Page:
Beach volleyball elite vie for $100K at World Tour Finals in Toronto

Toronto's Polson Pier plays host to the Swatch FIVB World Tour Finals starting Wednesday, with 11 of the 12 men's teams and 10 of the 12 women's squads that competed at the Rio Olympics vying for the $100,000 US top prize in each gender.

'Fans can expect big things,' says Canadian Olympian Sarah Pavan

Canada will have the maximum two men’s and two women’s beach volleyball teams playing for the top prize of $100,000 in each gender at this week’s World Tour Finals in Toronto, including clockwise from top: Ben Saxton, Chaim Schalk, Jamie Broder, Kristina Valjas, Josh Binstock and Sam Schachter. (Getty Images/CBC Sports)

Canadian beach volleyball followers are in for a treat this week.

Toronto's Polson Pier plays host to the Swatch FIVB World Tour Finals, starting Wednesday, with 11 of the 12 men's teams and 10 of the 12 women's squads that competed at the Rio Olympics vying for the $100,000 US top prize in each gender.

"I think it's great for Toronto and for Canada to see the level that we compete against all year and reach people beyond the volleyball community to those interested in sport," Toronto resident Heather Bansley, who lost in the Olympic quarter-finals with now-former partner Sarah Pavan, told CBC Sports on the weekend.

"There are going to be four Canadian teams all week along with other Olympic athletes. I encourage people to come and watch."

Added Pavan: "The top teams in the world are coming, so fans can expect big things."

The World Tour Finals is the only FIVB international tournament in Canada this season and the first in the country since the Quebec Open in 2011. Toronto last hosted a double-gender beach volleyball World Tour event in 2000.


There are four pools of three teams for men and women that will play a round-robin competition, with the winner earning a bye to the single-elimination quarter-finals. The second- and third-place teams in each pool will meet each other for a place in the final eight.


Eight teams in each gender qualified via the FIVB World Tour Rankings, with four wild cards granted at the discretion of the FIVB and tourney organizer.

Canada leads with the maximum four teams allowed (two men, two women, all wild card entries) followed by Brazil and the United States with two men's and one women's team, respectively.

The Canadian men's duos are Chaim Schalk/Ben Saxton and Josh Binstock/Sam Schachter. Schalk and Schachter reached the round of 16 in Rio while Binstock and Schachter failed to advance from the preliminary round.

On the women's side, the Julie Broder/Kristina Valjas tandem, which fell to Bansley and Pavan in the round of 16 in Rio, is in for Canada, as is Bansley. She joined forces with Brandie Wilkerson on Tuesday to defeat Pavan and her new partner, Melissa Humana-Paredes, in straight sets to gain entry to the main draw.

After their breakup, Pavan and Bansley agreed to play each other following discussions with the Canadian Federation and tourney promoter Hannes Jagerhofer of BeachMajors.



Pool A: Alison Cerutti/Bruno Oscar Schmidt, Brazil (No. 1 seed, 2016 Olympic champions); Adrian Carambula/Alex Ranghieri, Italy (9); Lombardo Ontiveros/Juan Virgen, Mexico (8)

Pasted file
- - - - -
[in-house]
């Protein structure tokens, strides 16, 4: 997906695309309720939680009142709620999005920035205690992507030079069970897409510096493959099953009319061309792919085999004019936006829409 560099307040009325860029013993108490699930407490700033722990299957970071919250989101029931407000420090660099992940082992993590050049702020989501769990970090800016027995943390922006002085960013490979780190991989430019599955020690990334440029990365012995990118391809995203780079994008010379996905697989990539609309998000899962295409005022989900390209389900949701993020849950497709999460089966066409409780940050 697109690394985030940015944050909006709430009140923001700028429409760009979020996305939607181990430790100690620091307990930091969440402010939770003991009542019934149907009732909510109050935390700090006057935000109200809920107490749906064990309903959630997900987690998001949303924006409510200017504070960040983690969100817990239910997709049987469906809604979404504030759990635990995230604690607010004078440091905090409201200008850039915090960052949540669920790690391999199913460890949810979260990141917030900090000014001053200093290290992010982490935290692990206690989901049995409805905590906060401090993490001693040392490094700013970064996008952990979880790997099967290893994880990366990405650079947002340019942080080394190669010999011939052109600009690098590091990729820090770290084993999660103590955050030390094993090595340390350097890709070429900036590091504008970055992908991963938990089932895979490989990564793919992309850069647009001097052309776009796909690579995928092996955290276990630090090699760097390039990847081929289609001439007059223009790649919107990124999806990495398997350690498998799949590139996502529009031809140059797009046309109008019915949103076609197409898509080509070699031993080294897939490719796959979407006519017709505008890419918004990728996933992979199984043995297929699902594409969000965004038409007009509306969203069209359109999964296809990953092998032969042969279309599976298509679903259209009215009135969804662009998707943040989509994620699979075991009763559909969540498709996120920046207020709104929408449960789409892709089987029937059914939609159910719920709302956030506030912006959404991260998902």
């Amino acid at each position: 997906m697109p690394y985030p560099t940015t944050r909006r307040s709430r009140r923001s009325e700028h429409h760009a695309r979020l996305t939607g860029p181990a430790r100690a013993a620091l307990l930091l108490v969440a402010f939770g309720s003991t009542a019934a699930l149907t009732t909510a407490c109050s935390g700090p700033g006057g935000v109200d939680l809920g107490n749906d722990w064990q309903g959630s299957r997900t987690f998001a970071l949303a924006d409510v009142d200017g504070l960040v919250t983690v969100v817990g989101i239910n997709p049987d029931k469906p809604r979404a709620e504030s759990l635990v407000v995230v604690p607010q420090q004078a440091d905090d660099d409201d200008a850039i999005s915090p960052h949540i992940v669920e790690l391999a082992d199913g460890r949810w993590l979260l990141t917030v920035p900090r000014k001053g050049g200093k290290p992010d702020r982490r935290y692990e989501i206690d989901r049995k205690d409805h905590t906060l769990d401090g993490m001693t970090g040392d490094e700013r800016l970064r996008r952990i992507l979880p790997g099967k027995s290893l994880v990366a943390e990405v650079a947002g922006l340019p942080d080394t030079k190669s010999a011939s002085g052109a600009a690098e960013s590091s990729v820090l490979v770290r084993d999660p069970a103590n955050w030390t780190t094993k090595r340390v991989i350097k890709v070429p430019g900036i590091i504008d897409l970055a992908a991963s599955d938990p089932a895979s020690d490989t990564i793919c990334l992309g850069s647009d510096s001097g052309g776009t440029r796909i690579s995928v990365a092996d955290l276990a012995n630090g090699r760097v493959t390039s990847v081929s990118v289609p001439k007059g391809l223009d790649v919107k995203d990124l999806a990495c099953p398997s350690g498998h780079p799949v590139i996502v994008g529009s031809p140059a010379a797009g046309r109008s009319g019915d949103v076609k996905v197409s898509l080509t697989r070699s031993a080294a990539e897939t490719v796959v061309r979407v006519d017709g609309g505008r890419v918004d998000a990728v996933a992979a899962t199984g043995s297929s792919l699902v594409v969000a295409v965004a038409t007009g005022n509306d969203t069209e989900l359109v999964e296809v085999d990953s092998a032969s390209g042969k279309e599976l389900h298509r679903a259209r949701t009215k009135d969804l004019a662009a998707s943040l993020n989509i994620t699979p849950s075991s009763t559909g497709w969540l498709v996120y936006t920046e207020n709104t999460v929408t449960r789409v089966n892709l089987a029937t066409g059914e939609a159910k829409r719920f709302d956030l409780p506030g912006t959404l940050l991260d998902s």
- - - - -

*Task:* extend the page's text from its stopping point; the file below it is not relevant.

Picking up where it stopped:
Pool B: Aleksandrs Samoilovs/Janis Smedins, Latvia (2); Grzegorz Fijalek/Mariusz Prudel, Poland (10); Alexander Brouwer/Robert Meeuwsen, Netherlands (7)

Pool C:Phil Dalhausser/Nick Lucena, U.S. (3); Josh Binstock/Sam Schachter, Canada (11); Piotr Kantor/Bartosz Losiak, Poland (6)

Pool D: Evandro Goncalves/Pedro Solberg, Brazil (5); Tri Bourne/John Hyden, U.S. (12); Ben Saxton/Chaim Schalk, Canada (4)


Pool A:Isabelle Forrer/Anouk Verge-Depre, Switzerland (8); Louise Bawden/Taliqua Clancy, Australia (9); April Ross/Kerri Walsh Jennings, U.S. (1)

Pool B: Joana Heidrich/Nadine Zumkehr, Switzerland (7); Ana Gallay/Georgina Klug, Argentina (10); Laura Ludwig/Kira Walkenhorst, Germany (No. 2 seed, Rio Olympic gold medallists)

Pool C: Talita Antunes/Larissa Franca, Brazil (3); Jamie Broder/Kristina Valjas, Canada (11); Elsa Baquerizo/Liliana Fernandez, Spain (6)

Pool D: Heather Bansley/Brandie Wilkerson, Canada (4); Chantal Laboureur/Julia Sude, Germany (5); Laura Giombini/Marta Menegatti, Italy (12)



  • Pool play matches: Wednesday-Friday
  • Round of 16: Saturday, starting at 10 a.m. ET
  • Quarter-finals: Saturday at 4:45 and 5:45 p.m. ET
  • Semifinals: Sunday at 10 and 11 a.m. ET
  • Bronze medal game: Sunday at 1:45 p.m. ET
  • Gold medal game: Sunday at 3 p.m. ET


  • Pool play matches: Wednesday and Thursday
  • Round of 16: Friday, starting at 11:30 a.m. ET
  • Quarter-finals: Friday at 4 p.m. and 5 p.m. ET
  • Semifinals: Saturday at 10 a.m. and 11 a.m. ET
  • Bronze medal game: Saturday at 1:30 p.m. ET
  • Gold medal game: Saturday at 2:45 p.m. ET

2015 champions

  • Men:Alison Cerutti/Bruno Oscar Schmidt, Brazil
  • Women: Larissa Franca/Talita Antunes, Brazil

By the numbers


30: Average age

22: Youngest player — Piotr Kantor and Bartosz Losiak of Poland

43: Oldest player — John Hyden, U.S.

6-foot: Shortest player — Adrian Carambula, Italy

6-foot-11: Tallest player — Evandro Goncalves, Brazil


29: Average age

24: Youngest player — Brandie Wilkerson, Canada; Taliqua Clancy, Australia; Anouk Verge-Depre, Switzerland; Joana Heidrich, Switzerland

38: Oldest player — Kerri Walsh Jennings, U.S.

Five-foot-7: Shortest player — Heather Bansley, Canada

Six-foot-three: Tallest player — Joana Heidrich, Switzerland; Kerri Walsh Jennings, U.S. 

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